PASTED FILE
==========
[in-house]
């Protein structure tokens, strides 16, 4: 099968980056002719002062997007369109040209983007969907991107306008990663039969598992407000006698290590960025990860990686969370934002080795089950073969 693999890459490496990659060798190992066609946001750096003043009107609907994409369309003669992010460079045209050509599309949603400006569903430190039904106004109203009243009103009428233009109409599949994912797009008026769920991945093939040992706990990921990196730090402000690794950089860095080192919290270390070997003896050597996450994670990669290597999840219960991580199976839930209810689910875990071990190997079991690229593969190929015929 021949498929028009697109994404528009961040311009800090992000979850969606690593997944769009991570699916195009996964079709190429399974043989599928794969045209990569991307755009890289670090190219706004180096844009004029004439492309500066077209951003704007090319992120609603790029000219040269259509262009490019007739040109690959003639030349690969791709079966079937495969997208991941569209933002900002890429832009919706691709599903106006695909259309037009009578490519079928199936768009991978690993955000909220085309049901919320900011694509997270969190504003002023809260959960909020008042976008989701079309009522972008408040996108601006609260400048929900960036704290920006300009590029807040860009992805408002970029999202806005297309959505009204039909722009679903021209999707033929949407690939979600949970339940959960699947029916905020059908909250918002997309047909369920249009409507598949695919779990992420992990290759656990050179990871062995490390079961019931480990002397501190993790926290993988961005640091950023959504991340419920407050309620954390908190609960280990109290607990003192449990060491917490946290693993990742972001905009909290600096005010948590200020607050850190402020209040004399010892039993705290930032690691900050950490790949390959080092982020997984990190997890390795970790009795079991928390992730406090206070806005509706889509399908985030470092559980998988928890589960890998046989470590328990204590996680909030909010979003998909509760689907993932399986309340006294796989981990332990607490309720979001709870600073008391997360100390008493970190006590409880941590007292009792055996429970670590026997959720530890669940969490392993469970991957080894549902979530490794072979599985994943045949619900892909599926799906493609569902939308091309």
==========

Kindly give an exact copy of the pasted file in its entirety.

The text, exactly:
[in-house]
């Protein structure tokens, strides 16, 4: 099968980056002719002062997007369109040209983007969907991107306008990663039969598992407000006698290590960025990860990686969370934002080795089950073969 693999890459490496990659060798190992066609946001750096003043009107609907994409369309003669992010460079045209050509599309949603400006569903430190039904106004109203009243009103009428233009109409599949994912797009008026769920991945093939040992706990990921990196730090402000690794950089860095080192919290270390070997003896050597996450994670990669290597999840219960991580199976839930209810689910875990071990190997079991690229593969190929015929 021949498929028009697109994404528009961040311009800090992000979850969606690593997944769009991570699916195009996964079709190429399974043989599928794969045209990569991307755009890289670090190219706004180096844009004029004439492309500066077209951003704007090319992120609603790029000219040269259509262009490019007739040109690959003639030349690969791709079966079937495969997208991941569209933002900002890429832009919706691709599903106006695909259309037009009578490519079928199936768009991978690993955000909220085309049901919320900011694509997270969190504003002023809260959960909020008042976008989701079309009522972008408040996108601006609260400048929900960036704290920006300009590029807040860009992805408002970029999202806005297309959505009204039909722009679903021209999707033929949407690939979600949970339940959960699947029916905020059908909250918002997309047909369920249009409507598949695919779990992420992990290759656990050179990871062995490390079961019931480990002397501190993790926290993988961005640091950023959504991340419920407050309620954390908190609960280990109290607990003192449990060491917490946290693993990742972001905009909290600096005010948590200020607050850190402020209040004399010892039993705290930032690691900050950490790949390959080092982020997984990190997890390795970790009795079991928390992730406090206070806005509706889509399908985030470092559980998988928890589960890998046989470590328990204590996680909030909010979003998909509760689907993932399986309340006294796989981990332990607490309720979001709870600073008391997360100390008493970190006590409880941590007292009792055996429970670590026997959720530890669940969490392993469970991957080894549902979530490794072979599985994943045949619900892909599926799906493609569902939308091309």